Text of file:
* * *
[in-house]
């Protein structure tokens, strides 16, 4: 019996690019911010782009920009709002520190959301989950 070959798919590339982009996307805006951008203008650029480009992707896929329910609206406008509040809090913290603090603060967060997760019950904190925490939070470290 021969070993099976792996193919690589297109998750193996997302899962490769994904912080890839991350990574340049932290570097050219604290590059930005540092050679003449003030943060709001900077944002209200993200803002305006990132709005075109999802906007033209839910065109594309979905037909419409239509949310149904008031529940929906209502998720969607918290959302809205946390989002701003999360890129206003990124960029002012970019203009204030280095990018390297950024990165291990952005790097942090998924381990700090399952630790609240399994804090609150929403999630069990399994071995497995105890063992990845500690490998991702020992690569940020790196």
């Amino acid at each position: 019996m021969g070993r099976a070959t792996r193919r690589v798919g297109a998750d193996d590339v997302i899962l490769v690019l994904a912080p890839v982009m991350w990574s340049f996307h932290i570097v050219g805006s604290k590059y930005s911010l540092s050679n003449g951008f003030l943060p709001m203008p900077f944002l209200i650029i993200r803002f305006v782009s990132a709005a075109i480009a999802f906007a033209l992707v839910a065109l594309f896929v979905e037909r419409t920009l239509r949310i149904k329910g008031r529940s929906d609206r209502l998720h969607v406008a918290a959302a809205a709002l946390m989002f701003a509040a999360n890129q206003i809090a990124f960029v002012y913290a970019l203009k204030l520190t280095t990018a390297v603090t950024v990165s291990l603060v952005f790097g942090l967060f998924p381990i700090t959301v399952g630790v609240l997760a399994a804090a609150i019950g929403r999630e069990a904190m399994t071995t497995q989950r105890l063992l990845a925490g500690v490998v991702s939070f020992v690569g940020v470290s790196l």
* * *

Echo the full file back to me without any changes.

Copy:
[in-house]
């Protein structure tokens, strides 16, 4: 019996690019911010782009920009709002520190959301989950 070959798919590339982009996307805006951008203008650029480009992707896929329910609206406008509040809090913290603090603060967060997760019950904190925490939070470290 021969070993099976792996193919690589297109998750193996997302899962490769994904912080890839991350990574340049932290570097050219604290590059930005540092050679003449003030943060709001900077944002209200993200803002305006990132709005075109999802906007033209839910065109594309979905037909419409239509949310149904008031529940929906209502998720969607918290959302809205946390989002701003999360890129206003990124960029002012970019203009204030280095990018390297950024990165291990952005790097942090998924381990700090399952630790609240399994804090609150929403999630069990399994071995497995105890063992990845500690490998991702020992690569940020790196």
């Amino acid at each position: 019996m021969g070993r099976a070959t792996r193919r690589v798919g297109a998750d193996d590339v997302i899962l490769v690019l994904a912080p890839v982009m991350w990574s340049f996307h932290i570097v050219g805006s604290k590059y930005s911010l540092s050679n003449g951008f003030l943060p709001m203008p900077f944002l209200i650029i993200r803002f305006v782009s990132a709005a075109i480009a999802f906007a033209l992707v839910a065109l594309f896929v979905e037909r419409t920009l239509r949310i149904k329910g008031r529940s929906d609206r209502l998720h969607v406008a918290a959302a809205a709002l946390m989002f701003a509040a999360n890129q206003i809090a990124f960029v002012y913290a970019l203009k204030l520190t280095t990018a390297v603090t950024v990165s291990l603060v952005f790097g942090l967060f998924p381990i700090t959301v399952g630790v609240l997760a399994a804090a609150i019950g929403r999630e069990a904190m399994t071995t497995q989950r105890l063992l990845a925490g500690v490998v991702s939070f020992v690569g940020v470290s790196l």